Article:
Transmissible spongiform encephalopathies
The implications for vaccine safety of the emergence of certain transmissible spongiform encephalopathies (TSEs) have received the attention of the Committee for several years. Animal products, for example gelatin, are used as an excipient in some vaccines. Although it is clear that the major risk of human exposure to TSEs such as bovine spongiform encephalopathy (BSE) is from food sources, and that the risk from vaccines remains theoretical, WHO has compiled precautionary regulatory guidelines. These guidelines define tissue infectivity categories and outline risk management strategies not only for vaccines but also for blood products and pharmaceutical products.
GACVS noted several developments. On the positive side: (i) the annual number of deaths from variant Creutzfeld Jacob disease (vCJD) in the United Kingdom, which has the highest global burden of known vCJD, is in decline; (ii) the availability of WHO reference preparations has enabled demonstration of increasing sensitivity in laboratory diagnostic detection methods, but it is clear that more needs to be achieved; and (iii) data are available to show that the gelatin manufacturing processes reduce the infective load of abnormal misfolded prion protein associated with TSEs (PrPTSE) spiked in starting material by several log orders. On the negative side, GACVS heard that: (i) transmission of vCJD by blood transfusion is possible; (ii) susceptibility to vCJD infection is not confined to the methionine homozygous prion protein gene (PRNP) genotypes; (iii) people with heterozygous PRNP genotypes, who constitute the majority of the population, may be clinically silent carriers of vCJD; and (iv) recent data show that transmission of PrPTSE has been detected in muscle tissue from some animals, and the issue of spread of TSE through the infection of small ruminants has been raised following demonstration of PrPTSE in a goat.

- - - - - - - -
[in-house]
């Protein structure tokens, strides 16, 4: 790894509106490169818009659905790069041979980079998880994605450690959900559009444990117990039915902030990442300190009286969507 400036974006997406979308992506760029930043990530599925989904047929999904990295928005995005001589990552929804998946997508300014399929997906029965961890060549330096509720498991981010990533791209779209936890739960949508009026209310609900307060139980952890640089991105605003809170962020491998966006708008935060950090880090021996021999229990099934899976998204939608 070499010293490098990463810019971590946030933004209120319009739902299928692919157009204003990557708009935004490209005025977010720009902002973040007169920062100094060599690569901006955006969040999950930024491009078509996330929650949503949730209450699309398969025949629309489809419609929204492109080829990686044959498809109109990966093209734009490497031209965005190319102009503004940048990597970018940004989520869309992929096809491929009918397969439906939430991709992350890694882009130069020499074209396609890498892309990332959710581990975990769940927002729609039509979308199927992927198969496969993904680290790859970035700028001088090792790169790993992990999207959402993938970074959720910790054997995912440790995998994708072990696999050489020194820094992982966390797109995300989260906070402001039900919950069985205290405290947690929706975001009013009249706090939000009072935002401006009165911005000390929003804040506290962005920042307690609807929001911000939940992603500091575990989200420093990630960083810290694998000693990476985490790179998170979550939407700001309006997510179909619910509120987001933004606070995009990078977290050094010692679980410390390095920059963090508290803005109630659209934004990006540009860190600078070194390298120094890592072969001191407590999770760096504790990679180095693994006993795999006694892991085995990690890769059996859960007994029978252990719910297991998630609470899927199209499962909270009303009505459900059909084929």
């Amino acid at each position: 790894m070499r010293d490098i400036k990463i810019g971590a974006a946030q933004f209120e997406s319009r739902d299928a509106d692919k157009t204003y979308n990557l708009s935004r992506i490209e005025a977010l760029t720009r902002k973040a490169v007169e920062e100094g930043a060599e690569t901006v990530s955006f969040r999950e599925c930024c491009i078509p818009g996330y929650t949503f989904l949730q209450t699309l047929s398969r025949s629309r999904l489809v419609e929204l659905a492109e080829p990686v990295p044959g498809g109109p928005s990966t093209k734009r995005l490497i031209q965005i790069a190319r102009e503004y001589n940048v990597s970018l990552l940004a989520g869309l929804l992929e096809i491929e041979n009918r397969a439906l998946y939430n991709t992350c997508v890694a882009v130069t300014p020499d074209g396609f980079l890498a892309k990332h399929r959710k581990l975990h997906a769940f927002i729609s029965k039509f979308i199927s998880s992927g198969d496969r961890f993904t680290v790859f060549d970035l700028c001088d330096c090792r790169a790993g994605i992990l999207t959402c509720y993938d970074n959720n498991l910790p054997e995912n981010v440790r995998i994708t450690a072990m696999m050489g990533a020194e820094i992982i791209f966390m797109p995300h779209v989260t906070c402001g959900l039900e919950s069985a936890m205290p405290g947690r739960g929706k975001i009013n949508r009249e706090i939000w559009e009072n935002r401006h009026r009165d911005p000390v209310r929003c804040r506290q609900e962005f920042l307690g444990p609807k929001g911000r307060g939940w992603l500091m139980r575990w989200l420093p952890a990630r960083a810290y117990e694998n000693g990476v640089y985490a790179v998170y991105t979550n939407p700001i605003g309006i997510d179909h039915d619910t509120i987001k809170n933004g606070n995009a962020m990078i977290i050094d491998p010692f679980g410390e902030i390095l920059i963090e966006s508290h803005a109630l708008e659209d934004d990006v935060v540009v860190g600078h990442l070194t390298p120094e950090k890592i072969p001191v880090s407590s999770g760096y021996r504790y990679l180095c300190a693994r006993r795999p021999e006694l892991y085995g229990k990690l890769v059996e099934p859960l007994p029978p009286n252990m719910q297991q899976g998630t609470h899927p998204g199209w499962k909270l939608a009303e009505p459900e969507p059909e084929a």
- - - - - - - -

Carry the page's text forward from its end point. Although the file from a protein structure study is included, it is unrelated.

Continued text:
Given these developments there is a need to update the relevant parts of the WHO guidelines but not, at this stage, measures pertaining to vaccines. GACVS noted that surveillance systems are crucially important in developing countries and elsewhere where BSE undoubtedly exists but is not detected and reported. The Committee will be maintaining a watching brief on the situation.